City prosecutors on Wednesday dismissed two criminal cases against a local business owner who failed to pay approximately $13,700 in city sales taxes, citing the fact that the defendant has paid back the amount in full.
Assistant City Attorney Christopher Orman said the city does not always grant such leniency, but there were considerations that warranted the dismissal in the case against Haydar Suyun, the 52-year-old owner of two restaurants in downtown Juneau.
Suyun owns Sprazzo, an Italian restaurant and pizzeria on North Franklin Street, and Zephyr, a Mediterranean restaurant on Seward Street. He was originally charged in April with a misdemeanor for failing to remit about $5,000 in sales taxes for Sprazzo and three more misdemeanors for failing to remit about $8,700 for Zephyr.
Orman, who prosecuted the case, said many tax cases come through the city’s law department office and each one is evaluated individually. In Suyun’s case, prosecutors took note of the fact that Suyun did not owe half as much as some of the other delinquent filers. Some business owners right now owe around $30,000 to $40,000; the record-holder for the most owed is Larry Lee Lynd, of Woolly Mammoth Gifts and Sourdough Larry’s (both shops have since closed), who owes nearly $192,000.
Suyun also paid back the amount within days of the criminal charges being filed, well in advance of any potential trial, Orman said. Orman also noted this was Suyun’s first time getting into such trouble with the law department and sales tax office.
“For the most part, this was somebody who hadn’t really had much history with us, and he didn’t owe to the level of some of these other cases,” Orman said in an interview. “And then he paid it all off.”
Before granting the dismissal, Orman required Suyun to donate $1,000 to a local charity of his choice as a way to deter Suyun from pocketing sales tax money in the future. It’s not known publicly which charity Suyun chose, but Orman said the money has already been donated.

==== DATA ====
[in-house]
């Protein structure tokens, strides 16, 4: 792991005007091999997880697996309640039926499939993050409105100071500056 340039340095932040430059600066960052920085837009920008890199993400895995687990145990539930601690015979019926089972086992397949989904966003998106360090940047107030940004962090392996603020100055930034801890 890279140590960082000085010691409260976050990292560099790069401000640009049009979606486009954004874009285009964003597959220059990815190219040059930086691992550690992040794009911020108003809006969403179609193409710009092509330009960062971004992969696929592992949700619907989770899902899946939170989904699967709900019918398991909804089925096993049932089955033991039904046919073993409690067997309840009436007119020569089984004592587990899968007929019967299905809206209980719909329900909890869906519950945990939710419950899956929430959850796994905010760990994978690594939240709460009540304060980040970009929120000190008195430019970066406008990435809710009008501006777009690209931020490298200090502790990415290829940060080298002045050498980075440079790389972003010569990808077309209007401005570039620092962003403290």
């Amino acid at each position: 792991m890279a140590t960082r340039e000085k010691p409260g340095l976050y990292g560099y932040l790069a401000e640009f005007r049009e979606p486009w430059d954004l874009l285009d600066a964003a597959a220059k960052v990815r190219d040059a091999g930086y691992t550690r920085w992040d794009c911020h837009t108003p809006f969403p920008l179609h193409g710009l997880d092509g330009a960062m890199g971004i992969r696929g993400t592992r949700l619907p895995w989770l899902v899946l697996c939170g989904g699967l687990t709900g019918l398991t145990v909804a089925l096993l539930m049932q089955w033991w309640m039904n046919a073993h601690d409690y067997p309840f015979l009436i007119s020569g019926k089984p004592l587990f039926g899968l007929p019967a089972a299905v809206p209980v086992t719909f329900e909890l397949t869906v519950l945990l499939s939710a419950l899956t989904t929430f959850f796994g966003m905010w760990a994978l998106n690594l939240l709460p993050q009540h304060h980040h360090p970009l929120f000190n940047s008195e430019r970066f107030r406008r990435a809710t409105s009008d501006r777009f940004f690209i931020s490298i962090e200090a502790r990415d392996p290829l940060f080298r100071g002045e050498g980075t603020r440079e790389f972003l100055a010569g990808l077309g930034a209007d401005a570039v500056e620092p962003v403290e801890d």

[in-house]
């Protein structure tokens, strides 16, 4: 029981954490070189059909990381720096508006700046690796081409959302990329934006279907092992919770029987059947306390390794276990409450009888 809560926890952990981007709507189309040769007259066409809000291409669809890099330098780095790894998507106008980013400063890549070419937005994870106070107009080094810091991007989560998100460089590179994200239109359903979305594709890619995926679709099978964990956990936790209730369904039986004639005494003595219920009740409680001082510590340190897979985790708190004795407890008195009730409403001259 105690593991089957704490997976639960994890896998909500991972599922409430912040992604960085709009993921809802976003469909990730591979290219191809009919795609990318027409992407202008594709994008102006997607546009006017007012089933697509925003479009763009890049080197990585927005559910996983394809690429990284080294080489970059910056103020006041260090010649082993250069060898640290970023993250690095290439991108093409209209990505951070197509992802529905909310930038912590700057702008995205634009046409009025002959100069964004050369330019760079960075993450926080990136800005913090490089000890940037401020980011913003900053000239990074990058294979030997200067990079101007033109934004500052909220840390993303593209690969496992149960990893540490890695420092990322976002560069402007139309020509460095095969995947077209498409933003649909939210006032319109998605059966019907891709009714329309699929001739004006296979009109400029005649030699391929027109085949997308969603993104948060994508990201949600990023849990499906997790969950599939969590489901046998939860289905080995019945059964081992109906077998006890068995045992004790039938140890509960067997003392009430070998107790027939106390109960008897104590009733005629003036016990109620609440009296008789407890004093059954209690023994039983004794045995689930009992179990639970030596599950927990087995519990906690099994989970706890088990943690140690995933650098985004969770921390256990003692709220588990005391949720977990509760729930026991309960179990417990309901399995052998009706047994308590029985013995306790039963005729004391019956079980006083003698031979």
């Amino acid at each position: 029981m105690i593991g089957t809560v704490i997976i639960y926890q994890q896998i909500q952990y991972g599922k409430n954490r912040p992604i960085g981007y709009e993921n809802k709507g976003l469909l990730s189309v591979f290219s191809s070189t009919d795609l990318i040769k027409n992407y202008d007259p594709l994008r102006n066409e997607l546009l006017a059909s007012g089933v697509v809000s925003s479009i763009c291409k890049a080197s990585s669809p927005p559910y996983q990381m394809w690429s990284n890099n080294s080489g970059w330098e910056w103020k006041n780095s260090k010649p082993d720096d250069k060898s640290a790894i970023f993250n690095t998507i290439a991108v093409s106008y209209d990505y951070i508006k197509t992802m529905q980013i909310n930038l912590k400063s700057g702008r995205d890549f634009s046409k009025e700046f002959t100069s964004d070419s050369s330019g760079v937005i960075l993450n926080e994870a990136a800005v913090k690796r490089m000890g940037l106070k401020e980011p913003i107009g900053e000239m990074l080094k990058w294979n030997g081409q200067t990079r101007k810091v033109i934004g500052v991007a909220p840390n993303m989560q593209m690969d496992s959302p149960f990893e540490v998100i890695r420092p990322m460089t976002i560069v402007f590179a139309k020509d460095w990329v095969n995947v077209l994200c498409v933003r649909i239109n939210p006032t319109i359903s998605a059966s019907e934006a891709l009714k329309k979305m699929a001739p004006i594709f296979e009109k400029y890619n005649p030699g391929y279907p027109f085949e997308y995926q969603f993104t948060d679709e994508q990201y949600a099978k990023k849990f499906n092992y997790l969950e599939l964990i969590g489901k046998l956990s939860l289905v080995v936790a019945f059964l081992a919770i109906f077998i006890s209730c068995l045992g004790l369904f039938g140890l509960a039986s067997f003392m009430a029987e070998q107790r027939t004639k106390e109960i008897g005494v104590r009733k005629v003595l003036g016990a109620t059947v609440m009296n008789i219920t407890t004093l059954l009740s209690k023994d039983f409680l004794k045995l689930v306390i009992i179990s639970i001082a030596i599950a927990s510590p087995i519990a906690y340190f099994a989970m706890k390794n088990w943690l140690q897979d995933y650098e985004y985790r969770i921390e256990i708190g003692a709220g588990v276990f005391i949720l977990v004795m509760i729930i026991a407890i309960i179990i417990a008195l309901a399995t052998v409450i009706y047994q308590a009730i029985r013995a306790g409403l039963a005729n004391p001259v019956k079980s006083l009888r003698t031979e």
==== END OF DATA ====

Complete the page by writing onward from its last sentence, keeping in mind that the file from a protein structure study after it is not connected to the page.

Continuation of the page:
The prosecutor said sometimes forcing someone to go through the criminal process, as Suyun was, can be just as much a deterrent as actually obtaining a criminal conviction at trial. In this case, it seemed as if Suyun has “learned from the process,” Orman said.
“In both of the matters, he had kind of made good, if you will, with our tax office,” he added.
The city’s civil suits against Suyun, which were brought for the same reasons, have also been resolved, Orman said.
Suyun won’t receive the same favorable treatment if it happens again, Orman warned.
“If he were to come back, it would not be the same, and I’m sure his attorney knows it,” he said.
Suyun’s attorney James Barrett declined to comment about the case — except to say it has been “amicably resolved” — after a brief hearing in Juneau District Court on Wednesday, wherein the attorneys informed Judge Thomas Nave about the dismissal.
Suyun also did not want to talk about the case except to emphasize the fact that he has repaid what he owed. He mentioned the restaurants will be back up and running soon.
“We are working on menus for both restaurants, too,” he said as he left the courthouse.
Collecting city sales tax in Juneau is a voter-initiated system. Merchants collect the tax from purchases on behalf of the city and hold that money in trust until it is submitted to the city on a quarterly basis.
City sales tax and property tax are the two primary revenue sources for the city, and more than 80 percent of the city’s general government revenues comes from those two programs. Each bring in about $40 million a year.
• Contact reporter Emily Russo Miller at 523-2263 or at firstname.lastname@example.org.